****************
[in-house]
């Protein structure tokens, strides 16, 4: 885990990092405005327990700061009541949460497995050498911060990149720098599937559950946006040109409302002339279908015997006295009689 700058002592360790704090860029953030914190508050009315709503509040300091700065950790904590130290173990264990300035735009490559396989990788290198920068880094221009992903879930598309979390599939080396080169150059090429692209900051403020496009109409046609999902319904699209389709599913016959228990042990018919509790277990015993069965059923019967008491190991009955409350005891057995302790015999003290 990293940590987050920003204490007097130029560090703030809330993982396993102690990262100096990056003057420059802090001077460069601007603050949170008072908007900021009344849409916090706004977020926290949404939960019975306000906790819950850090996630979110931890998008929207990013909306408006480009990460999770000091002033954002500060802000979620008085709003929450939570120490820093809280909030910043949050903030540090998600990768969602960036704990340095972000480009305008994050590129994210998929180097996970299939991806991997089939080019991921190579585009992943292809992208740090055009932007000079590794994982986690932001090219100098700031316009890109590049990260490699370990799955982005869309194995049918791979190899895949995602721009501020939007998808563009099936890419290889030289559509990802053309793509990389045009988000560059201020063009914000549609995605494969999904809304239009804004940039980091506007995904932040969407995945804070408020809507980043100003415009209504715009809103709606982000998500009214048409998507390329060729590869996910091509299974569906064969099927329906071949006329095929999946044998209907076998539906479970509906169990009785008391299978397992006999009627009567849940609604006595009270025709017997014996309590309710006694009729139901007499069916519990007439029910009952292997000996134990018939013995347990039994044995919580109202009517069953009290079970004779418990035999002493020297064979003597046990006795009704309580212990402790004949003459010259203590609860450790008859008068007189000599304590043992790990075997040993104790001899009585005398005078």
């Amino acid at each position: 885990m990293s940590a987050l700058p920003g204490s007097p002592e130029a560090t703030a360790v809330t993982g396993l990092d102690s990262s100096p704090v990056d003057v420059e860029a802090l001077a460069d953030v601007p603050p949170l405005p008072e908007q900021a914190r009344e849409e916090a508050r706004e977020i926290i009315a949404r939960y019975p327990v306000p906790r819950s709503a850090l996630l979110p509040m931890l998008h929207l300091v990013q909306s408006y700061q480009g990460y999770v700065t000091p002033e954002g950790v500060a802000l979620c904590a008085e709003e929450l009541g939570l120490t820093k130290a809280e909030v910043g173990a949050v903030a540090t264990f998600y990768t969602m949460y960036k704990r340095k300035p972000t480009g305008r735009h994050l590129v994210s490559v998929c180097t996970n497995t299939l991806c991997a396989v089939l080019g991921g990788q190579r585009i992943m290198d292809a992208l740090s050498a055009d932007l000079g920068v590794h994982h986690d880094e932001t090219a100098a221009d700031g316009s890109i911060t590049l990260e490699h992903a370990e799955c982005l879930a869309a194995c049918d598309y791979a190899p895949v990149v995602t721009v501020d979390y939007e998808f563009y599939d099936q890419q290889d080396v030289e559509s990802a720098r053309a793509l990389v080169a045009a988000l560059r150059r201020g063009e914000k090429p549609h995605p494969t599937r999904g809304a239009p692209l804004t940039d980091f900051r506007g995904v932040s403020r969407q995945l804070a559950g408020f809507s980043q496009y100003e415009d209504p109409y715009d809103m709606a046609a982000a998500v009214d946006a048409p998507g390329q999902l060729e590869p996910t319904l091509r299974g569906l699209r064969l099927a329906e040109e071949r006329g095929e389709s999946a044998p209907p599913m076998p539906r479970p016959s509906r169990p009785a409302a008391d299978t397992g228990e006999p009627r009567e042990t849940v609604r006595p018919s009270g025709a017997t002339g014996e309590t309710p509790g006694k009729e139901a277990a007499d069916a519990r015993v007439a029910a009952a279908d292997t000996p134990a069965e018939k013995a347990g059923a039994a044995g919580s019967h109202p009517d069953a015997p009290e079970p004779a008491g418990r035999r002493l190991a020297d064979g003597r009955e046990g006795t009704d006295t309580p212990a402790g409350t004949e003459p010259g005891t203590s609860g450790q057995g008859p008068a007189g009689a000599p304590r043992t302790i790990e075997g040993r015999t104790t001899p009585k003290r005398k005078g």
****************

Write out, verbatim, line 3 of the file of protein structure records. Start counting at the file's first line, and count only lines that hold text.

């Amino acid at each position: 885990m990293s940590a987050l700058p920003g204490s007097p002592e130029a560090t703030a360790v809330t993982g396993l990092d102690s990262s100096p704090v990056d003057v420059e860029a802090l001077a460069d953030v601007p603050p949170l405005p008072e908007q900021a914190r009344e849409e916090a508050r706004e977020i926290i009315a949404r939960y019975p327990v306000p906790r819950s709503a850090l996630l979110p509040m931890l998008h929207l300091v990013q909306s408006y700061q480009g990460y999770v700065t000091p002033e954002g950790v500060a802000l979620c904590a008085e709003e929450l009541g939570l120490t820093k130290a809280e909030v910043g173990a949050v903030a540090t264990f998600y990768t969602m949460y960036k704990r340095k300035p972000t480009g305008r735009h994050l590129v994210s490559v998929c180097t996970n497995t299939l991806c991997a396989v089939l080019g991921g990788q190579r585009i992943m290198d292809a992208l740090s050498a055009d932007l000079g920068v590794h994982h986690d880094e932001t090219a100098a221009d700031g316009s890109i911060t590049l990260e490699h992903a370990e799955c982005l879930a869309a194995c049918d598309y791979a190899p895949v990149v995602t721009v501020d979390y939007e998808f563009y599939d099936q890419q290889d080396v030289e559509s990802a720098r053309a793509l990389v080169a045009a988000l560059r150059r201020g063009e914000k090429p549609h995605p494969t599937r999904g809304a239009p692209l804004t940039d980091f900051r506007g995904v932040s403020r969407q995945l804070a559950g408020f809507s980043q496009y100003e415009d209504p109409y715009d809103m709606a046609a982000a998500v009214d946006a048409p998507g390329q999902l060729e590869p996910t319904l091509r299974g569906l699209r064969l099927a329906e040109e071949r006329g095929e389709s999946a044998p209907p599913m076998p539906r479970p016959s509906r169990p009785a409302a008391d299978t397992g228990e006999p009627r009567e042990t849940v609604r006595p018919s009270g025709a017997t002339g014996e309590t309710p509790g006694k009729e139901a277990a007499d069916a519990r015993v007439a029910a009952a279908d292997t000996p134990a069965e018939k013995a347990g059923a039994a044995g919580s019967h109202p009517d069953a015997p009290e079970p004779a008491g418990r035999r002493l190991a020297d064979g003597r009955e046990g006795t009704d006295t309580p212990a402790g409350t004949e003459p010259g005891t203590s609860g450790q057995g008859p008068a007189g009689a000599p304590r043992t302790i790990e075997g040993r015999t104790t001899p009585k003290r005398k005078g």